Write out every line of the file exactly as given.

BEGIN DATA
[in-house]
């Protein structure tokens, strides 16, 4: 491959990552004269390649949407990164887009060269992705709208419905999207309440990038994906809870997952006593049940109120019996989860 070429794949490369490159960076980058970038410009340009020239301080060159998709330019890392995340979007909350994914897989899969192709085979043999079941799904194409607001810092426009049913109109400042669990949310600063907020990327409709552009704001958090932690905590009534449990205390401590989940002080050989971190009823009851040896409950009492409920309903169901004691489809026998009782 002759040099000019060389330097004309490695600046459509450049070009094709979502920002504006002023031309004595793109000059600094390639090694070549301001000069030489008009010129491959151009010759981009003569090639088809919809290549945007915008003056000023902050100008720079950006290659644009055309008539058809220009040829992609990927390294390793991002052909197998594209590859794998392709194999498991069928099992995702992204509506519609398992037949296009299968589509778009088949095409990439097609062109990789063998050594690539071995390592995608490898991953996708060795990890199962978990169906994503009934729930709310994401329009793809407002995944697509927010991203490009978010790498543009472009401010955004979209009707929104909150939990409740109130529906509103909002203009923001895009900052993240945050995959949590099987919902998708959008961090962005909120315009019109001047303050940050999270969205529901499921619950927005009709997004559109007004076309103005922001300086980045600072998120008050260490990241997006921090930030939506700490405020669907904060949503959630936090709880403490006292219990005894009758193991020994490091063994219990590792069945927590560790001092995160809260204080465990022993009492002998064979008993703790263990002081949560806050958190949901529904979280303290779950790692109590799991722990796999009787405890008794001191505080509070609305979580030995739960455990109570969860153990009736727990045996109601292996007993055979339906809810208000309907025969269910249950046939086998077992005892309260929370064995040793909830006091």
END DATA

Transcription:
[in-house]
């Protein structure tokens, strides 16, 4: 491959990552004269390649949407990164887009060269992705709208419905999207309440990038994906809870997952006593049940109120019996989860 070429794949490369490159960076980058970038410009340009020239301080060159998709330019890392995340979007909350994914897989899969192709085979043999079941799904194409607001810092426009049913109109400042669990949310600063907020990327409709552009704001958090932690905590009534449990205390401590989940002080050989971190009823009851040896409950009492409920309903169901004691489809026998009782 002759040099000019060389330097004309490695600046459509450049070009094709979502920002504006002023031309004595793109000059600094390639090694070549301001000069030489008009010129491959151009010759981009003569090639088809919809290549945007915008003056000023902050100008720079950006290659644009055309008539058809220009040829992609990927390294390793991002052909197998594209590859794998392709194999498991069928099992995702992204509506519609398992037949296009299968589509778009088949095409990439097609062109990789063998050594690539071995390592995608490898991953996708060795990890199962978990169906994503009934729930709310994401329009793809407002995944697509927010991203490009978010790498543009472009401010955004979209009707929104909150939990409740109130529906509103909002203009923001895009900052993240945050995959949590099987919902998708959008961090962005909120315009019109001047303050940050999270969205529901499921619950927005009709997004559109007004076309103005922001300086980045600072998120008050260490990241997006921090930030939506700490405020669907904060949503959630936090709880403490006292219990005894009758193991020994490091063994219990590792069945927590560790001092995160809260204080465990022993009492002998064979008993703790263990002081949560806050958190949901529904979280303290779950790692109590799991722990796999009787405890008794001191505080509070609305979580030995739960455990109570969860153990009736727990045996109601292996007993055979339906809810208000309907025969269910249950046939086998077992005892309260929370064995040793909830006091």